I watched 80% of the NYAS discussion. The first thing I noted was that all three panelists were essentially cloned as far as their outlook on physics was concerned.

    I submit the not very popular viewpoint that the internet for all the good it has done us has basically wiped out individual viewpoints in physics. Case in point: its not unusual or weird to discuss the multiverse or 11 dimensions as they are part of the current accepted legend, while truly new ‘obviously wrong’ ideas are not tolerated. ‘Physics’ (being the entire community) will not admit that it failed to predict dark matter, dark energy, high Tc superconductivity, etc. The list is embarrassing and getting longer every year. Meanwhile astronomers and condensed matter workers keep finding new data. Its ok to be wrong.

  38. A says:

    arXiv seems to be doing a survey – asked in the comments for trackbacks from this blog to be allowed again, other readers might want to do the same.

  39. Pingback: End of fundamental physics in view? | Uncommon Descent

  40. Another Anon says:

    At the NYAS evidently there was some discussion of the multiverse, with the audience told “The multiverse hypothesis is no more speculative than the universe hypothesis”.

    Good grief. I’ve never heard of the “universe hypothesis” before – probably because it’s not a hypothesis. The universe is defined as “all of time and space and it’s contents”(thank you Wikipedia). The universe therefore exists. Does the multiverse exist? There is no evidence that it does. Therefore the multiverse hypothesis is more speculative than the “universe hypothesis”.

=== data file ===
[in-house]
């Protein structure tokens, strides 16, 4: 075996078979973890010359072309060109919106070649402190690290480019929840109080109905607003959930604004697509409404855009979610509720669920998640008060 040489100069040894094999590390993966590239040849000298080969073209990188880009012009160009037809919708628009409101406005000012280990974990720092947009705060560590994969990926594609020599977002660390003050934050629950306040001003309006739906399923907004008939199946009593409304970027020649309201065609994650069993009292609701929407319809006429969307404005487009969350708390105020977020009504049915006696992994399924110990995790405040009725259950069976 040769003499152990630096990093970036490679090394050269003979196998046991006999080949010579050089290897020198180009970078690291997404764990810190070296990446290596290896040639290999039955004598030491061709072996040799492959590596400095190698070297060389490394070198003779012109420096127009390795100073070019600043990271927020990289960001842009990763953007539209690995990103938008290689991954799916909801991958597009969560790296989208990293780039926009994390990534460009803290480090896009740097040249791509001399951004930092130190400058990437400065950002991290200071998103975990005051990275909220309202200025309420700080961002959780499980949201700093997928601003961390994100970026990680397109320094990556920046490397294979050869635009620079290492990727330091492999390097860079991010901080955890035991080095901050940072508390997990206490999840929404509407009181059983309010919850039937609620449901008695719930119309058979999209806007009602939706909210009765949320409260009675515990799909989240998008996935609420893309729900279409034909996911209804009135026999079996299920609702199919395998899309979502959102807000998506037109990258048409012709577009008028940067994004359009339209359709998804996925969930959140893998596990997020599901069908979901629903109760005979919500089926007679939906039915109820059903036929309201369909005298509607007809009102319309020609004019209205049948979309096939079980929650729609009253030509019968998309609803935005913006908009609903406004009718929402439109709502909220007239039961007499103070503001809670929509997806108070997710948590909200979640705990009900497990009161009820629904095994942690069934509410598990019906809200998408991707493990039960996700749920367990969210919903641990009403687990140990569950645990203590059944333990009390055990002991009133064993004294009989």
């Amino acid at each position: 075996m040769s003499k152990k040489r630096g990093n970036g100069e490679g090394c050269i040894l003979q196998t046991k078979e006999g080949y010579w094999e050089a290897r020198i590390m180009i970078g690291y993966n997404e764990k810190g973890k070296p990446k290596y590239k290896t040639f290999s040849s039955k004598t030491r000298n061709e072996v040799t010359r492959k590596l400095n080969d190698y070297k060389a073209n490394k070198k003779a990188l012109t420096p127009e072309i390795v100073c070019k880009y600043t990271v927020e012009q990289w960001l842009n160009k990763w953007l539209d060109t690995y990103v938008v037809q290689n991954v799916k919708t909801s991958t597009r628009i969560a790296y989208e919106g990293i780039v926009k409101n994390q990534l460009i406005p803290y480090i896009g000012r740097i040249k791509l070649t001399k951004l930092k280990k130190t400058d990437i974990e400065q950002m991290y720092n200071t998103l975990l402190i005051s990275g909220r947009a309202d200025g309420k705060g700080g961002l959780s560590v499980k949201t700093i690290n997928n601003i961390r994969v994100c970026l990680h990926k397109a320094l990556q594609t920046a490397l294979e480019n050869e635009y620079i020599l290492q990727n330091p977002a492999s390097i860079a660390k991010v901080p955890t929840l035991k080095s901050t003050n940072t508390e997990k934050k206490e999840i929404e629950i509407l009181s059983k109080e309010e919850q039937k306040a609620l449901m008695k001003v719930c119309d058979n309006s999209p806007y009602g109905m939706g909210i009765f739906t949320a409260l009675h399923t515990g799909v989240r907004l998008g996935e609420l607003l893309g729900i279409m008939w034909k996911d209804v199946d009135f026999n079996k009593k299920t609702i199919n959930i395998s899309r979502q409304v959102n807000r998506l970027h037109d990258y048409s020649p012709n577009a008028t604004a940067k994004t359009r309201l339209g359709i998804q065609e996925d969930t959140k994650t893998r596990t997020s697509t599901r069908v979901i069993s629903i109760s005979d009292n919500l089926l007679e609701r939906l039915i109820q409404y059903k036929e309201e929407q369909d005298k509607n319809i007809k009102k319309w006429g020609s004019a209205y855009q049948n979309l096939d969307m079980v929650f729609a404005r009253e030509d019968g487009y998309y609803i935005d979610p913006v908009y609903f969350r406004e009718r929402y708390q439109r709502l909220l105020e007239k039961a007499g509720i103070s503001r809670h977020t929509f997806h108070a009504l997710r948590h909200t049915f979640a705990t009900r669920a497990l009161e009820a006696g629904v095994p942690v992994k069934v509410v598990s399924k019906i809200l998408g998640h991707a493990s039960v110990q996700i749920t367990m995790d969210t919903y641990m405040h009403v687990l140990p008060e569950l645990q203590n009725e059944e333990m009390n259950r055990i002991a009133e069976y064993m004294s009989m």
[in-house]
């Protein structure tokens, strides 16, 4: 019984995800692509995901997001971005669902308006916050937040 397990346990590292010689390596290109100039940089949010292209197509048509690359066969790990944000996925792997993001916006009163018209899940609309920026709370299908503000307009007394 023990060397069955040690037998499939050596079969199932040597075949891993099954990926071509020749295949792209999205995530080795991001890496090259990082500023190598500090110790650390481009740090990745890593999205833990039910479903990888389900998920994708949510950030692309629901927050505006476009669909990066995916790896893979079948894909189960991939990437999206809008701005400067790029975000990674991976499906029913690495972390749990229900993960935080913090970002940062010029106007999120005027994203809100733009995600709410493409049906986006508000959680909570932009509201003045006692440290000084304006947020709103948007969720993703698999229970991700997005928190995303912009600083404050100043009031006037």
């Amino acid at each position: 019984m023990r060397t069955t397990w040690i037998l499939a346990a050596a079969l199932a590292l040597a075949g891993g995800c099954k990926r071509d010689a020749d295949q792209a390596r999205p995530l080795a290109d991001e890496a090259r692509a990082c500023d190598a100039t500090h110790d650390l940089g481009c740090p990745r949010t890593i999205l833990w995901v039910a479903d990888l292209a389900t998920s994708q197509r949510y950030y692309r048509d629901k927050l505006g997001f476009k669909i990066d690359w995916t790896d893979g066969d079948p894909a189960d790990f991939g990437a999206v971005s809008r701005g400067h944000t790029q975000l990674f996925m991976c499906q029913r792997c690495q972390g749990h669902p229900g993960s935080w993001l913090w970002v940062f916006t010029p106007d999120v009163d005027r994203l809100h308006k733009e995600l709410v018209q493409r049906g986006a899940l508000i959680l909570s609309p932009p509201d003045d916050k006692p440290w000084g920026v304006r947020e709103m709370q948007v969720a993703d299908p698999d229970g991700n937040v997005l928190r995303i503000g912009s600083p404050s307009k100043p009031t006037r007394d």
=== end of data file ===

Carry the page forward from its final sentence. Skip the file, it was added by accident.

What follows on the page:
I think what he means is that you can’t prove that something doesn’t exist. OK, but that still does not raise the multiverse hypothesis to the same level as the “universe hypothesis”, for which we have unambiguous evidence. In fact, his suggestion seems to be that the multiverse is clearly separated from the “universe”, in which case if the universe is defined as the set of all the things which exist, then the multiverse does not exist – by definition.

  41. A third Anon says:

    As someone who listened to the whole thing, I think the explanation for that comment was that both hypotheses refer to the region beyond the visible horizon. Presuming everything is the same even everywhere where we cannot see is as presumptuous as assuming the conditions are variable. Neither is visible, so both equally speculative. Anyway most of the dialogue was not about that.

  42. Another Anon says:

    Yeah, but the string theory multiverse proposes different laws of physics in different universes. That’s a whole step beyond “presuming everything is the same everywhere”.

  43. Peter Woit says:

    A third Anon,
    Sure, there’s some sense in which that comment is true. But it’s also worded not so as to enlighten anyone but anything, but to instead score a propagandistic point. I’m curious whether anyone at the NYAS event made any attempt to explain the problems with the multiverse, as opposed to trying to justify and sell it.

  44. A third Anon says:

    Hi Peter. Most of it was not about that. If I have it right, this was just the extreme end of a more general discussion of how to deal with the distinction between complicated versus simple/symmetric explanations of things. One speaker pointed out that in dark matter, from the point of view of the dark sector our visible particle physics is more complicated than Occam’s razor would justify. So these parts of physics we don’t measure yet could either be complicated or simple as far as we know, and it’s not clear how to judge that.